Since 2015, frontman Brendon Urie has been the only official member of these slick millennial poppers. The other founding members have long since jumped ship. They’re not so much a band, more of a powerful global corporation with an ever-changing board of governors.
Panic! At the Disco, Hydro, Glasgow ***
With his shiny jacket and pompadour, Urie looks like Brandon Flowers spliced with Peter Andre. His main selling point is a fairly impressive vocal range; he can swoop from a palatable croon to a Gibb-straddling falsetto with ease. The crowd went wild every time he unleashed that startling gimmick. Urie smiled, sang and pranced a lot, but barely spoke to his devotees all night. They didn’t seem to mind.
His latest hirelings were accompanied by a string trio and a two-man horn section whose chewy parps recalled Huey Lewis & The News at their most indefatigably cheerful.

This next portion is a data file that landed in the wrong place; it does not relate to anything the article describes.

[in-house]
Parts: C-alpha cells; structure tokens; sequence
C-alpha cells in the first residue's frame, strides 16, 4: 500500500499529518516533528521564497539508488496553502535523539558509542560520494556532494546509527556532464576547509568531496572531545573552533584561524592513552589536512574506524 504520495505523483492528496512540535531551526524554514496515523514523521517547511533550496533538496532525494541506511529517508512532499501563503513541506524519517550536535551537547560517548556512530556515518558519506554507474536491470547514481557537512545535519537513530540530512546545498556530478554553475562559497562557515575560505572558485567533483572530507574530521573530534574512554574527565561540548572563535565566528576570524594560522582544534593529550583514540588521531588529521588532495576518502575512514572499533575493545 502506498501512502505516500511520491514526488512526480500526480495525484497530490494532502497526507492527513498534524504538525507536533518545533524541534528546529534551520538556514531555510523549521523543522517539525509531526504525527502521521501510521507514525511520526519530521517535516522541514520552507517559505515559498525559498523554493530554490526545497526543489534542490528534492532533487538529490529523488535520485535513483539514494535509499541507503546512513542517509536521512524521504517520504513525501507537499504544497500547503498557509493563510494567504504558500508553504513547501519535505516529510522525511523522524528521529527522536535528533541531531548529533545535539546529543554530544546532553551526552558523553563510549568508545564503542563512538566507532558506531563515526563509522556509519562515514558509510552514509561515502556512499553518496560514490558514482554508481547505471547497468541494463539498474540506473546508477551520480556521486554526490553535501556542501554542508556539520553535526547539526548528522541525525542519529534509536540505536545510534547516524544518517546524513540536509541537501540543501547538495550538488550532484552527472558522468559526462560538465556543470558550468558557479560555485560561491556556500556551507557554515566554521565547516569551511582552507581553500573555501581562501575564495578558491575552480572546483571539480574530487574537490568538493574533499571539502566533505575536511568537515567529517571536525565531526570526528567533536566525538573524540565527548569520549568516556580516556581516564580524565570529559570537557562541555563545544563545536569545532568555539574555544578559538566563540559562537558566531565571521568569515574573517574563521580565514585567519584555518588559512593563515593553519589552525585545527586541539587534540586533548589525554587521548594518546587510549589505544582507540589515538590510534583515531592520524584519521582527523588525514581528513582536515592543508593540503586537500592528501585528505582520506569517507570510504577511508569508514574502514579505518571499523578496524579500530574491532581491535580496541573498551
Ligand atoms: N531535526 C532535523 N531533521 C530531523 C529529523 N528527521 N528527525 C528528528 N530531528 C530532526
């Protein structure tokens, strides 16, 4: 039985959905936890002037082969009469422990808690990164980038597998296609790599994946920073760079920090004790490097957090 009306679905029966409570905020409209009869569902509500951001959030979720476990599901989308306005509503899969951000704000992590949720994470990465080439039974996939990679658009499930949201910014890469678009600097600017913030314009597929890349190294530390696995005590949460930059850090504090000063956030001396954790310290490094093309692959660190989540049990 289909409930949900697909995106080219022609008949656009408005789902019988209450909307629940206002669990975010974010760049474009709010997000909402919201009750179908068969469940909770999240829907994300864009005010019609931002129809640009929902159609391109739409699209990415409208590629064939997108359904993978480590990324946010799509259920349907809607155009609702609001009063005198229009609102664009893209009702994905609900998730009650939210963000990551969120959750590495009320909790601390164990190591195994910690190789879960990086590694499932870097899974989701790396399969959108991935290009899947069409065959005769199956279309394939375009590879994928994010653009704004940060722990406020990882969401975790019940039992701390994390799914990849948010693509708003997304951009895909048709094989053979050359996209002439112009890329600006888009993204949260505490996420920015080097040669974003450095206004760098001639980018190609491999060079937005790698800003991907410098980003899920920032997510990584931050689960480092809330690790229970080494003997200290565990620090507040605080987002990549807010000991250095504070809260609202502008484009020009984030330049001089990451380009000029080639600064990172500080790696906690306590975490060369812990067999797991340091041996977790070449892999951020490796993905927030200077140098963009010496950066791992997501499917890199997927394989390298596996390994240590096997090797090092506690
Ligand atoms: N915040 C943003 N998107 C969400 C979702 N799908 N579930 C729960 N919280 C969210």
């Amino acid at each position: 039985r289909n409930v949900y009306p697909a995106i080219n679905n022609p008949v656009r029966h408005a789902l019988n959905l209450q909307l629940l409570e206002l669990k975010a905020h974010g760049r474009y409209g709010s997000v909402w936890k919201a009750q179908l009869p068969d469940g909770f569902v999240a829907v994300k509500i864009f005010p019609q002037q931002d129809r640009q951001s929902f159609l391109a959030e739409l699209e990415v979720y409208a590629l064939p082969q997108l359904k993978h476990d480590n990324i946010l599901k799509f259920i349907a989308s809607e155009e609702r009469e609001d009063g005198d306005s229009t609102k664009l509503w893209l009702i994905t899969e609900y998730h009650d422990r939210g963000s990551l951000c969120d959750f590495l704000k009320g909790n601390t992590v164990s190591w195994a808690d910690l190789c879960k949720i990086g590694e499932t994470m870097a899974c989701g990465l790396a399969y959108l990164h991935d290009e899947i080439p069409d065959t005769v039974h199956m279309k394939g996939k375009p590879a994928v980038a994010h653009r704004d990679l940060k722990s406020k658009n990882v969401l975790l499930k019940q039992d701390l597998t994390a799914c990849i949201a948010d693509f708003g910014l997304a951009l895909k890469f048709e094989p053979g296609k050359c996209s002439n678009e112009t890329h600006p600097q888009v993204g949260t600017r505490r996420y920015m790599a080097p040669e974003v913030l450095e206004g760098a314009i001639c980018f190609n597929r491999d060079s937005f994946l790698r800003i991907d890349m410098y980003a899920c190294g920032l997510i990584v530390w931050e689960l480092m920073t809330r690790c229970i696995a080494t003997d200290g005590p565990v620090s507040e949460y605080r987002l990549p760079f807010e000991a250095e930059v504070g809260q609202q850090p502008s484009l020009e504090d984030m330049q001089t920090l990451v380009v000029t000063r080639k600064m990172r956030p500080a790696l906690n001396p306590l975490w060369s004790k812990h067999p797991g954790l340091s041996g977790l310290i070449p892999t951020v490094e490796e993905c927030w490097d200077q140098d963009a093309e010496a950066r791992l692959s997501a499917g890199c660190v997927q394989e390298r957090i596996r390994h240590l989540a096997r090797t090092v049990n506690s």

Panic! At the Disco’s oeuvre sounds custom-made for rom-com soundtracks and American Idol contestants. The likes of Dancing’s Not a Crime are big, shiny, primary coloured Duplo blocks smeared with readymade hooks. Quite difficult to resist in this context, even for a jaded old hack like me. Their best songs are the camp cabaret pastiche Death of a Bachelor and Crazy=Genius (“You’re just like Mike Love but you’ll never be Brian Wilson”), a raucous big band swinger retooled for arenas. It sounds not unlike Adam Ant’s Goody Two Shoes. That’s a compliment. It’s (mostly) harmless corporate pop with an ever so slightly eccentric bent. - PAUL WHITELAW